Political vacuums always seem to bring in military statesmen. Perhaps this should make us question Trump’s predilection for surrounding himself with military men and placing them in political offices. While this conjecture may seem a bit too fantastical for most people, the unfortunate mix of cultural revolts within the American populace, institutional ineptitude of Congress, and the multitude of grievances between the Executive Branch, the State Department, and intelligence groups will eventually put American governance in a catatonic state. The Trump era is testing the American Republic on all grounds, slowly redefining who the American people seek to become.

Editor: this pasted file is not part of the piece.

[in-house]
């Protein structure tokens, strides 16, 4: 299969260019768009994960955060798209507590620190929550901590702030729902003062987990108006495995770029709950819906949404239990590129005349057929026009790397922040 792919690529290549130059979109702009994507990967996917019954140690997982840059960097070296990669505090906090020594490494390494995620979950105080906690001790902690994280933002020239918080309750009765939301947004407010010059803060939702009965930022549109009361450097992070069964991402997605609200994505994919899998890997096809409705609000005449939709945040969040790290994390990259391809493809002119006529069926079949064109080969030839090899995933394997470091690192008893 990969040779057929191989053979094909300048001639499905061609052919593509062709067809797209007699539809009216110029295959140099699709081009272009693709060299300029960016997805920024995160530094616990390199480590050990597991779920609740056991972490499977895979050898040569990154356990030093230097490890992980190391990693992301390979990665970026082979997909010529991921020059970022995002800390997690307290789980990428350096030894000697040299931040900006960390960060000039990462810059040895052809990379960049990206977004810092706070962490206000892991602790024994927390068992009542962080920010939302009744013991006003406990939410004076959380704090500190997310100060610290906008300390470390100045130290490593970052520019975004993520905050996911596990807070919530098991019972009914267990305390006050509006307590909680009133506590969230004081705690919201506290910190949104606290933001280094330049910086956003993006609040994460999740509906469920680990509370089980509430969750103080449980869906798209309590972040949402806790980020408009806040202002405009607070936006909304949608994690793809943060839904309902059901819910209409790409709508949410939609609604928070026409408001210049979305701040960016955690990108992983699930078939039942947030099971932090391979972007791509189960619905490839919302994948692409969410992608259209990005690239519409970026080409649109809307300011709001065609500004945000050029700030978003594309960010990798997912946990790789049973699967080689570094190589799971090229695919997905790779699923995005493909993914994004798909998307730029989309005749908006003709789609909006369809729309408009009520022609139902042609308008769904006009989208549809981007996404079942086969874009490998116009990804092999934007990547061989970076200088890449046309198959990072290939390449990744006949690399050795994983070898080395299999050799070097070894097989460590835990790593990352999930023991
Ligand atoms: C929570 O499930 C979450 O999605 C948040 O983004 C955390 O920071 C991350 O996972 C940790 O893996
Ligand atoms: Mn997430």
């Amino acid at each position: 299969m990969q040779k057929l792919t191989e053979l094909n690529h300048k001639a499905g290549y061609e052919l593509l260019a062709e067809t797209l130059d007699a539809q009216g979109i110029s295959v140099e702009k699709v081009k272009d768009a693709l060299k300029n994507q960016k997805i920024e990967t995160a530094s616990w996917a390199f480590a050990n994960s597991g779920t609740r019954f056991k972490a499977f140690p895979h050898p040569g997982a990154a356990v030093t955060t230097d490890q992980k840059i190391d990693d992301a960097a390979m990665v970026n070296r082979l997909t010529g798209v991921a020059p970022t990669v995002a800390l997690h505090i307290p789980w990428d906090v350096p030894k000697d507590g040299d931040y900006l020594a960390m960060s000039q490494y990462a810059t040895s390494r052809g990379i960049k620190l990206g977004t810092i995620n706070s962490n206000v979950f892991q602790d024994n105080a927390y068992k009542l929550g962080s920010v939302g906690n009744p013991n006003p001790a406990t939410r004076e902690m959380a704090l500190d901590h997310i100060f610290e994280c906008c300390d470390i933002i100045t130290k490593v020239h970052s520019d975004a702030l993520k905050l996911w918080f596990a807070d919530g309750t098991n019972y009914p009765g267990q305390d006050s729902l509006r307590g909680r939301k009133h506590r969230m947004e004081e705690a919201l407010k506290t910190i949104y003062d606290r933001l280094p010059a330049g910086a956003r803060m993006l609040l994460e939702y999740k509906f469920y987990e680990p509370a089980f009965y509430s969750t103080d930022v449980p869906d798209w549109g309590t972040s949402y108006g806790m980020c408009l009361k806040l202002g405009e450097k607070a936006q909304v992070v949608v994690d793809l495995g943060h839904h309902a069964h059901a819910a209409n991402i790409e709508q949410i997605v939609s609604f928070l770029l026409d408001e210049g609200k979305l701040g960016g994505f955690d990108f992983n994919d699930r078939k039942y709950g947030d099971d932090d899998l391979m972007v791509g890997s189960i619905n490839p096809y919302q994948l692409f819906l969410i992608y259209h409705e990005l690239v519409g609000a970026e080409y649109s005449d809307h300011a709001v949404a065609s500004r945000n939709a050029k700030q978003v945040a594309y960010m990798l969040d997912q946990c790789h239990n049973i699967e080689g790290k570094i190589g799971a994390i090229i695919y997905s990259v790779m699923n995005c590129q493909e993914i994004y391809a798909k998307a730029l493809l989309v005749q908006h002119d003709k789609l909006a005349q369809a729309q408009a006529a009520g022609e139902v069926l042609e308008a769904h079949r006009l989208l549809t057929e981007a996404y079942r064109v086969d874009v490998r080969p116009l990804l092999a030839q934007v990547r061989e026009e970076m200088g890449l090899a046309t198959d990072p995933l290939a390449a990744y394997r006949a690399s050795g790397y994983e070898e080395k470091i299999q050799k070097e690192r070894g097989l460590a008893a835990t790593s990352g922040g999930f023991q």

Raging within the cultural and political battles of our time is the question of what will become of the seat of the American presidency. Should the seat be more representative of the state as an institution or be more of a ceremonial figurehead for symbolic populism? As more American people view President Trump as undermining the traditional role of the American presidency, the ability of the nation to be governed under its current form comes into jeopardy. If our president cannot govern us, then what constitutionally unites us under ‘We the People’ must be used to protect us against the intransigence and personal failings of American leadership.